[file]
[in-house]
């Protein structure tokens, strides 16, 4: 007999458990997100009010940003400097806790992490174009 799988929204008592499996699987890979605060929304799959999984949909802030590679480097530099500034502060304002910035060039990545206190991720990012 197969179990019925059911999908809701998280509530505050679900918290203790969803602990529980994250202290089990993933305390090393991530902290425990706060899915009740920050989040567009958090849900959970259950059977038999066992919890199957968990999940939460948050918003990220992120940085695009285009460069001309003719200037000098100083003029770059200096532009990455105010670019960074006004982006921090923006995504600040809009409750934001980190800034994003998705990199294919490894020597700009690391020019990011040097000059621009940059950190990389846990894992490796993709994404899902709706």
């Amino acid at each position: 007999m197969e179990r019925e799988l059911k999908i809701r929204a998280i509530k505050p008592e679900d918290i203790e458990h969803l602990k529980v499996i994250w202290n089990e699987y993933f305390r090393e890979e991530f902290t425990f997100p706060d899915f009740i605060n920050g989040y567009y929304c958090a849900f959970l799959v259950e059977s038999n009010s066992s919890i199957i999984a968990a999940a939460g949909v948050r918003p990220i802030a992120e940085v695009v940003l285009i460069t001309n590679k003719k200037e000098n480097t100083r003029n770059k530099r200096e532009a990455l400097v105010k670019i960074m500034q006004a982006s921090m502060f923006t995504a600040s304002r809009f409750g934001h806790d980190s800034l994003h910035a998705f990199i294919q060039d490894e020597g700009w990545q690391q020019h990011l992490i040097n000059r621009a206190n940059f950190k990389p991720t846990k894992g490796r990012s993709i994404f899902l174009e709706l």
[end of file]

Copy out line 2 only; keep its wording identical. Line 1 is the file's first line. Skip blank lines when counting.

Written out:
């Protein structure tokens, strides 16, 4: 007999458990997100009010940003400097806790992490174009 799988929204008592499996699987890979605060929304799959999984949909802030590679480097530099500034502060304002910035060039990545206190991720990012 197969179990019925059911999908809701998280509530505050679900918290203790969803602990529980994250202290089990993933305390090393991530902290425990706060899915009740920050989040567009958090849900959970259950059977038999066992919890199957968990999940939460948050918003990220992120940085695009285009460069001309003719200037000098100083003029770059200096532009990455105010670019960074006004982006921090923006995504600040809009409750934001980190800034994003998705990199294919490894020597700009690391020019990011040097000059621009940059950190990389846990894992490796993709994404899902709706």